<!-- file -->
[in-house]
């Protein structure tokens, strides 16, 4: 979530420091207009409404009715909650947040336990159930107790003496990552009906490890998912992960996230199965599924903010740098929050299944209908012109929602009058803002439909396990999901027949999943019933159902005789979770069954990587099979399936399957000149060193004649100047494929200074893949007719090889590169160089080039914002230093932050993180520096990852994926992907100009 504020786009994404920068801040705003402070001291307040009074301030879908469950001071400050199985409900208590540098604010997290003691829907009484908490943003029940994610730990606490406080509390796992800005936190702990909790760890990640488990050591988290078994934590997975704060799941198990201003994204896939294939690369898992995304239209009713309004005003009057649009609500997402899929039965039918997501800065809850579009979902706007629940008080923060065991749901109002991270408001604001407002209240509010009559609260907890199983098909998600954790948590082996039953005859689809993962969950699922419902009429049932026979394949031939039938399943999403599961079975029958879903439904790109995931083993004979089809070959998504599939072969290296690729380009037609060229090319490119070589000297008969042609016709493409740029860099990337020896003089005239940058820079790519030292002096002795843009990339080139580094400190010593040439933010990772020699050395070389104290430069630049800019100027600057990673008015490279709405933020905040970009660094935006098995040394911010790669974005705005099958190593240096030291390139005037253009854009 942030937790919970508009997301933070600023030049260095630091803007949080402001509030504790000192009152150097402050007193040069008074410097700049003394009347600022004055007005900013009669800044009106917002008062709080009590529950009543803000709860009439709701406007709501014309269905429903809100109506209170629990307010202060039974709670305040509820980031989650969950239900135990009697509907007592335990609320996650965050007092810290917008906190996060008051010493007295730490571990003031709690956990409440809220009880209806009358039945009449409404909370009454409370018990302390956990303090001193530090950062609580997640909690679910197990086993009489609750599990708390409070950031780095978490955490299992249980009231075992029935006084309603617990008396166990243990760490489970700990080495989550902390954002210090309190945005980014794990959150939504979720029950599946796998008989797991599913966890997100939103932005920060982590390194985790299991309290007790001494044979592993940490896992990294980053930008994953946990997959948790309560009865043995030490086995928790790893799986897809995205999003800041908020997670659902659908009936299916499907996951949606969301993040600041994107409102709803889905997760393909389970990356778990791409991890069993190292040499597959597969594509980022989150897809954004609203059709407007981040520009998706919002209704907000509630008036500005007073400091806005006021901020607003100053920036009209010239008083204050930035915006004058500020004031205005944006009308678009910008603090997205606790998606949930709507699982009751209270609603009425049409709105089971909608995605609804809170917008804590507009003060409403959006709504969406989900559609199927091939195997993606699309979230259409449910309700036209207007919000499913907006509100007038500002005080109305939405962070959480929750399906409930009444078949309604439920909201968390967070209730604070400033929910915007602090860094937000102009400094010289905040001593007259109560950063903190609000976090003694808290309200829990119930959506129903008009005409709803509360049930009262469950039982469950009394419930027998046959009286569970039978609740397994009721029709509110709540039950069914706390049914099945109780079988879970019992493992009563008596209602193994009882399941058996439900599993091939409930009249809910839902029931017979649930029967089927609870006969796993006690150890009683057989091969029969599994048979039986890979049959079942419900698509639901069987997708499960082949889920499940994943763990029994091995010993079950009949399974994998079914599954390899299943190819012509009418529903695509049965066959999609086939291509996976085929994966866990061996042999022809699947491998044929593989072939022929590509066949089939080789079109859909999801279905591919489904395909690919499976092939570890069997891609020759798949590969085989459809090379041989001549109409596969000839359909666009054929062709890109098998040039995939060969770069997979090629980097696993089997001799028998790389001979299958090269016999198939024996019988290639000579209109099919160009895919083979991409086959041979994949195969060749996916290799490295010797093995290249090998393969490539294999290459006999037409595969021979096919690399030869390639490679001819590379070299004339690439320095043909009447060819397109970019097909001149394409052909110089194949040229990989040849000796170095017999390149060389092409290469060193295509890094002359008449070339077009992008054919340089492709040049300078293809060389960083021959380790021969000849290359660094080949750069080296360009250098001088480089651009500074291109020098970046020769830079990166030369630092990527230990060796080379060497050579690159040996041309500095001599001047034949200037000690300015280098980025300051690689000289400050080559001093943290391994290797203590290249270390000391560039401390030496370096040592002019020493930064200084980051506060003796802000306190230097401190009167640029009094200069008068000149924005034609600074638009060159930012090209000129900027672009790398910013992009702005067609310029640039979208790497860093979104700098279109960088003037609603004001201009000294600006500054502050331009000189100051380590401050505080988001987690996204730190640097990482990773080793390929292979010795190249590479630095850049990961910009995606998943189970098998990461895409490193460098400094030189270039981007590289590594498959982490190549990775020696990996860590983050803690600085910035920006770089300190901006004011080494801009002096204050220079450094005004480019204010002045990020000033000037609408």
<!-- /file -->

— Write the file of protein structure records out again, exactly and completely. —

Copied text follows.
[in-house]
């Protein structure tokens, strides 16, 4: 979530420091207009409404009715909650947040336990159930107790003496990552009906490890998912992960996230199965599924903010740098929050299944209908012109929602009058803002439909396990999901027949999943019933159902005789979770069954990587099979399936399957000149060193004649100047494929200074893949007719090889590169160089080039914002230093932050993180520096990852994926992907100009 504020786009994404920068801040705003402070001291307040009074301030879908469950001071400050199985409900208590540098604010997290003691829907009484908490943003029940994610730990606490406080509390796992800005936190702990909790760890990640488990050591988290078994934590997975704060799941198990201003994204896939294939690369898992995304239209009713309004005003009057649009609500997402899929039965039918997501800065809850579009979902706007629940008080923060065991749901109002991270408001604001407002209240509010009559609260907890199983098909998600954790948590082996039953005859689809993962969950699922419902009429049932026979394949031939039938399943999403599961079975029958879903439904790109995931083993004979089809070959998504599939072969290296690729380009037609060229090319490119070589000297008969042609016709493409740029860099990337020896003089005239940058820079790519030292002096002795843009990339080139580094400190010593040439933010990772020699050395070389104290430069630049800019100027600057990673008015490279709405933020905040970009660094935006098995040394911010790669974005705005099958190593240096030291390139005037253009854009 942030937790919970508009997301933070600023030049260095630091803007949080402001509030504790000192009152150097402050007193040069008074410097700049003394009347600022004055007005900013009669800044009106917002008062709080009590529950009543803000709860009439709701406007709501014309269905429903809100109506209170629990307010202060039974709670305040509820980031989650969950239900135990009697509907007592335990609320996650965050007092810290917008906190996060008051010493007295730490571990003031709690956990409440809220009880209806009358039945009449409404909370009454409370018990302390956990303090001193530090950062609580997640909690679910197990086993009489609750599990708390409070950031780095978490955490299992249980009231075992029935006084309603617990008396166990243990760490489970700990080495989550902390954002210090309190945005980014794990959150939504979720029950599946796998008989797991599913966890997100939103932005920060982590390194985790299991309290007790001494044979592993940490896992990294980053930008994953946990997959948790309560009865043995030490086995928790790893799986897809995205999003800041908020997670659902659908009936299916499907996951949606969301993040600041994107409102709803889905997760393909389970990356778990791409991890069993190292040499597959597969594509980022989150897809954004609203059709407007981040520009998706919002209704907000509630008036500005007073400091806005006021901020607003100053920036009209010239008083204050930035915006004058500020004031205005944006009308678009910008603090997205606790998606949930709507699982009751209270609603009425049409709105089971909608995605609804809170917008804590507009003060409403959006709504969406989900559609199927091939195997993606699309979230259409449910309700036209207007919000499913907006509100007038500002005080109305939405962070959480929750399906409930009444078949309604439920909201968390967070209730604070400033929910915007602090860094937000102009400094010289905040001593007259109560950063903190609000976090003694808290309200829990119930959506129903008009005409709803509360049930009262469950039982469950009394419930027998046959009286569970039978609740397994009721029709509110709540039950069914706390049914099945109780079988879970019992493992009563008596209602193994009882399941058996439900599993091939409930009249809910839902029931017979649930029967089927609870006969796993006690150890009683057989091969029969599994048979039986890979049959079942419900698509639901069987997708499960082949889920499940994943763990029994091995010993079950009949399974994998079914599954390899299943190819012509009418529903695509049965066959999609086939291509996976085929994966866990061996042999022809699947491998044929593989072939022929590509066949089939080789079109859909999801279905591919489904395909690919499976092939570890069997891609020759798949590969085989459809090379041989001549109409596969000839359909666009054929062709890109098998040039995939060969770069997979090629980097696993089997001799028998790389001979299958090269016999198939024996019988290639000579209109099919160009895919083979991409086959041979994949195969060749996916290799490295010797093995290249090998393969490539294999290459006999037409595969021979096919690399030869390639490679001819590379070299004339690439320095043909009447060819397109970019097909001149394409052909110089194949040229990989040849000796170095017999390149060389092409290469060193295509890094002359008449070339077009992008054919340089492709040049300078293809060389960083021959380790021969000849290359660094080949750069080296360009250098001088480089651009500074291109020098970046020769830079990166030369630092990527230990060796080379060497050579690159040996041309500095001599001047034949200037000690300015280098980025300051690689000289400050080559001093943290391994290797203590290249270390000391560039401390030496370096040592002019020493930064200084980051506060003796802000306190230097401190009167640029009094200069008068000149924005034609600074638009060159930012090209000129900027672009790398910013992009702005067609310029640039979208790497860093979104700098279109960088003037609603004001201009000294600006500054502050331009000189100051380590401050505080988001987690996204730190640097990482990773080793390929292979010795190249590479630095850049990961910009995606998943189970098998990461895409490193460098400094030189270039981007590289590594498959982490190549990775020696990996860590983050803690600085910035920006770089300190901006004011080494801009002096204050220079450094005004480019204010002045990020000033000037609408």